Are you a newish professional SF & fantasy writer? ‘Tis the season to contemplate taking your fiction writing to a new level via a terrific writers’ workshop. What’s that I hear you muttering—you’ll give it some thought after the holidays? That may well be a mistake. You see, one of the premier workshops, Paradise Lost, accepts memberships on a rolling basis. It has a limited number left for both its critique track and its retreat track. There aren’t many left. I’ve been to Paradise Lost three years running and must say that I’ve learned wonderful new things every year. Plus it’s a four-day event set in beautiful San Antonio, Texas at a perfect time of year: April 27 – 3o, 2017.
Paradise Lost isn’t for beginners as you must have a pro sale, or have attended Viable Paradise, Taos Toolbox, or be a member of Codex. But it is way less intensive than those other workshops. At Paradise Lost, you’ll have a few weeks in advance to critique roughly four works of 5000 words apiece. 20,000 words total is doable even if you’re not a fast critiquer, and I’m definitely not. There will also be time to work on your own stories, attend class, and socialize with other writers. What invariably gets shorted is sleep, but yeah you already knew that, right?
In a supportive environment, Paradise Lost really shines at:
1) Providing top-notch classroom instruction by some of the best writers in our field, and for the first time this year, by an agent.
2) Teaching you how to identify what’s working well and what could be improved in others’ stories, which translates into improving your own fiction.
3) Having experienced professionals give you thoughtful critiques of your stories.
4) Removing the preponderance of day-to-day distractions from writing, such as your day job, your family, etc.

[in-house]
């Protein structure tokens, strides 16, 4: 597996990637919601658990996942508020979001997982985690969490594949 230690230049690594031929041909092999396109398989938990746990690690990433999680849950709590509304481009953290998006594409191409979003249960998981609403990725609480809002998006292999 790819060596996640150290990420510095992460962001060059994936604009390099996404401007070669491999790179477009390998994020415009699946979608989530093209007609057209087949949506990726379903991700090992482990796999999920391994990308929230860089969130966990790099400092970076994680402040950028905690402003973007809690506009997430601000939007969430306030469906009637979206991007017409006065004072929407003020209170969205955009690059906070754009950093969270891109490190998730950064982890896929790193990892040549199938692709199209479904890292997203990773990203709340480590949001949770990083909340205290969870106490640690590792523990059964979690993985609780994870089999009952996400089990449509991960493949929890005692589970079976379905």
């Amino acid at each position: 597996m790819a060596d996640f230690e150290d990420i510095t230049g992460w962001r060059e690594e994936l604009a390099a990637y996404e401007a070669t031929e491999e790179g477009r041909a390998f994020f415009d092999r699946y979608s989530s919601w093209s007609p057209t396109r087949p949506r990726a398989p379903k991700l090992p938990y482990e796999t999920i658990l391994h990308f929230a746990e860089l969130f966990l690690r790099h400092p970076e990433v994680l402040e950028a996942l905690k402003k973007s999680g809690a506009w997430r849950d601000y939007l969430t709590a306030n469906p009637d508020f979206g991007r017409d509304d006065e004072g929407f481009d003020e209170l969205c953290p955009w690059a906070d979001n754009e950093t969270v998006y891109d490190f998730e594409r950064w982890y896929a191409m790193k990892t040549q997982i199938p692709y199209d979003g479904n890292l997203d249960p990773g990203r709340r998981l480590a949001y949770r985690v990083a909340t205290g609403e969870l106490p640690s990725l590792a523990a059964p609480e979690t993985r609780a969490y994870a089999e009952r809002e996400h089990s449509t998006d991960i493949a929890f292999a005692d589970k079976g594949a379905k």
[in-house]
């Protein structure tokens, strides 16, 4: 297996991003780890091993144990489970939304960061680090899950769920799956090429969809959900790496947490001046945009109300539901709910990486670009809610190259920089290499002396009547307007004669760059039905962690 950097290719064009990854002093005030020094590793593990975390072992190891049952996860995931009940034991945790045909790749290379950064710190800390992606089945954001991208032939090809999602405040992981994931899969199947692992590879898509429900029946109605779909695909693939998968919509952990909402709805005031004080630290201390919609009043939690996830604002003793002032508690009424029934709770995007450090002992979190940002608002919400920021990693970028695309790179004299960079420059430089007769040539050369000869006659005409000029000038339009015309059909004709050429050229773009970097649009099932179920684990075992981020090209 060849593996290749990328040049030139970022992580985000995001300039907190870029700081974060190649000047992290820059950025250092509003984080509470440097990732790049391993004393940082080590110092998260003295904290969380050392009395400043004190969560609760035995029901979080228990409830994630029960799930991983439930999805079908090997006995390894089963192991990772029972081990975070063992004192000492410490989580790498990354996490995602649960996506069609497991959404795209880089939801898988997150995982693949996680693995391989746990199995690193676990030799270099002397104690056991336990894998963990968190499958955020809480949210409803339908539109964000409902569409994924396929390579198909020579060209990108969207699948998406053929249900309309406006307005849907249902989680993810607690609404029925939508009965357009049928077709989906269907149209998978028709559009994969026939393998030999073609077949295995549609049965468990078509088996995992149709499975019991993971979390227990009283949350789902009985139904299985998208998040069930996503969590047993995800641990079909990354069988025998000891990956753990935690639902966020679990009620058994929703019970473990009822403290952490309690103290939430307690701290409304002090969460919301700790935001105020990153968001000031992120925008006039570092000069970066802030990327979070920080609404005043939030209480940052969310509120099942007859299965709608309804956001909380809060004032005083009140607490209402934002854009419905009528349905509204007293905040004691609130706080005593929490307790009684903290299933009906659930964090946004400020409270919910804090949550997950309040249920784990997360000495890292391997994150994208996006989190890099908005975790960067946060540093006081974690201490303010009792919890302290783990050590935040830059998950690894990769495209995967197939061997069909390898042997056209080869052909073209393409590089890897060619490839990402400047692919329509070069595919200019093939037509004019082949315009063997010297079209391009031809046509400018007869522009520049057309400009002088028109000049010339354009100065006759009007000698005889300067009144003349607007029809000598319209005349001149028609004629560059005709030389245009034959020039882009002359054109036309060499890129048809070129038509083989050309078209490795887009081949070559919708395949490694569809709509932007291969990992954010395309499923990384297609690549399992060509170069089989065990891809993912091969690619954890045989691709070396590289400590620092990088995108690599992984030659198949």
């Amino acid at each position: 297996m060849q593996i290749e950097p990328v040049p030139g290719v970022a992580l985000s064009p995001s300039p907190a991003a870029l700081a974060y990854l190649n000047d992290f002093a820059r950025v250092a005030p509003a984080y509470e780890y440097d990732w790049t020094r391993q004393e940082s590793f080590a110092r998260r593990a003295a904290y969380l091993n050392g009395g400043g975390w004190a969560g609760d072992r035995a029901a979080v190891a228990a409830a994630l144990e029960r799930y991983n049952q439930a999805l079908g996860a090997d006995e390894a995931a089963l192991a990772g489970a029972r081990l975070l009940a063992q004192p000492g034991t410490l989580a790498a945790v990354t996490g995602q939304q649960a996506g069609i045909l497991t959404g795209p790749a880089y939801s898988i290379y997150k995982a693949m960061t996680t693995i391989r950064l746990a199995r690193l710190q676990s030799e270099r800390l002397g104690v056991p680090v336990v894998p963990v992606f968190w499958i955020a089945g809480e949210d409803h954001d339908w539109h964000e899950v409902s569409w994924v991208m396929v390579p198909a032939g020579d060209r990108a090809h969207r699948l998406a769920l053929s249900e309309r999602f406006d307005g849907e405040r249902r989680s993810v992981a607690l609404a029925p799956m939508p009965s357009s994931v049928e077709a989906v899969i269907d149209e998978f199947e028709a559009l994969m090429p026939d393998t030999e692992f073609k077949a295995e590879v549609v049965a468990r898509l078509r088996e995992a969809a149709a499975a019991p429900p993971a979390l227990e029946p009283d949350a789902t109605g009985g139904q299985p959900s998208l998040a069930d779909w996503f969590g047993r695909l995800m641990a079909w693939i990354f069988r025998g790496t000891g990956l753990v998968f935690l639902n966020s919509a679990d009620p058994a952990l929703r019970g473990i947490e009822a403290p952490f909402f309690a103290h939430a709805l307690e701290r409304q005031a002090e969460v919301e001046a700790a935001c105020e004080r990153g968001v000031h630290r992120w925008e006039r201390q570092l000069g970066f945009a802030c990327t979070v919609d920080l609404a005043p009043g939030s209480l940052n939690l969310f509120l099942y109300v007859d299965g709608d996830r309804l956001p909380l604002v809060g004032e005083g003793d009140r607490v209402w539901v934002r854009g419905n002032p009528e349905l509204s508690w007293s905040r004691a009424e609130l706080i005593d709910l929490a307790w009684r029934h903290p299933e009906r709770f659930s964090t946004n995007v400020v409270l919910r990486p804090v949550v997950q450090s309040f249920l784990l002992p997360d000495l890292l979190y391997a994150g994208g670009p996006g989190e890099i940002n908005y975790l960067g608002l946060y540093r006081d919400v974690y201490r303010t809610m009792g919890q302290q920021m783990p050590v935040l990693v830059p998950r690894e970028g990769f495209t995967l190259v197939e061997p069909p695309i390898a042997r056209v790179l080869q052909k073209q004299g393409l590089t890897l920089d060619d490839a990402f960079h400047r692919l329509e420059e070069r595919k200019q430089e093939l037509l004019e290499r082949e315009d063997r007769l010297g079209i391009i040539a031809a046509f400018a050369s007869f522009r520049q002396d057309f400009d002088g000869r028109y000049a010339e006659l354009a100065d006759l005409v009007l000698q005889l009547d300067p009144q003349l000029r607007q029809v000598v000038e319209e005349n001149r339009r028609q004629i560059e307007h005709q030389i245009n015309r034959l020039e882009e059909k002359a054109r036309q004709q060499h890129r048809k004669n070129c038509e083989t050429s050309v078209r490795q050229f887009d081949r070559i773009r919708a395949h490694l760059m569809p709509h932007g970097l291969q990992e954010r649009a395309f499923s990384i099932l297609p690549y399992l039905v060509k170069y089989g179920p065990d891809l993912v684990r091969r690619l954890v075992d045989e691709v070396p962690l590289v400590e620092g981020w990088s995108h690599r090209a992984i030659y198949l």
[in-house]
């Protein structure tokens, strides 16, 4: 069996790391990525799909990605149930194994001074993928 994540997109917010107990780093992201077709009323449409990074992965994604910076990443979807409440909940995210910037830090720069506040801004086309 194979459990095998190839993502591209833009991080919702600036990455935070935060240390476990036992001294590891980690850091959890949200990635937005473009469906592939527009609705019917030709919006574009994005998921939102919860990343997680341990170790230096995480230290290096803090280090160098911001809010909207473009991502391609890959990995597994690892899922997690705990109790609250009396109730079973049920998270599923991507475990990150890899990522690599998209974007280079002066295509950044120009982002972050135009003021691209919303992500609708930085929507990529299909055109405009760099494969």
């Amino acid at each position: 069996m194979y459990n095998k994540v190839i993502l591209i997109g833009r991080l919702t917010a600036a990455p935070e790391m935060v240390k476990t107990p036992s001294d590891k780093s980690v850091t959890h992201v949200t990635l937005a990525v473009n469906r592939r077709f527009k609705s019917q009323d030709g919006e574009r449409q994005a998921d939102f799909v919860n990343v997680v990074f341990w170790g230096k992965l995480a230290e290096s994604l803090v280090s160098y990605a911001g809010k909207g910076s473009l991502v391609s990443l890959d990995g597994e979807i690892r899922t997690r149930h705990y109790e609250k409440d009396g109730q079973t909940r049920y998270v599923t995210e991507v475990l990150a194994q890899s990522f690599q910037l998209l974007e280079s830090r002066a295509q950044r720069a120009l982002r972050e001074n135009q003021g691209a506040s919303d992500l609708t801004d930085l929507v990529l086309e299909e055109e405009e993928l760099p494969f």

5) Fostering genuine friendships with other newish pro writers who know what you’re going through, who can provide moral support and be there for you for years to come.
Nonetheless, a workshop is not a magic potion and cannot:
1) Make sure you keep on writing daily, weekly, monthly, or ever,
2) Force you to finish all – or any – of the stories or novels you began in a burst of enthusiasm,
3) See that you press the ‘submit’ button, and keep doing so each time a rejection comes back.
So back to the question – should you sign up? Keep in mind that-
1) It’s less time away from family, job, friends, and your day-to-day life than other writers’ workshops.
2) There is financial aid, as well as the possibility of sharing a hotel room with another attendee to reduce costs.
3) It can sure give you an injection of determination that can be vital to getting established in the tough field of writing science fiction and fantasy.
One last thought, Paradise Lost stands head and shoulders above trying to muddle through by perfecting your craft in isolation. Anything that can reduce the fundamentally isolating nature of the writer’s job is a remarkably good thing.
Sure hope I’ll see you there.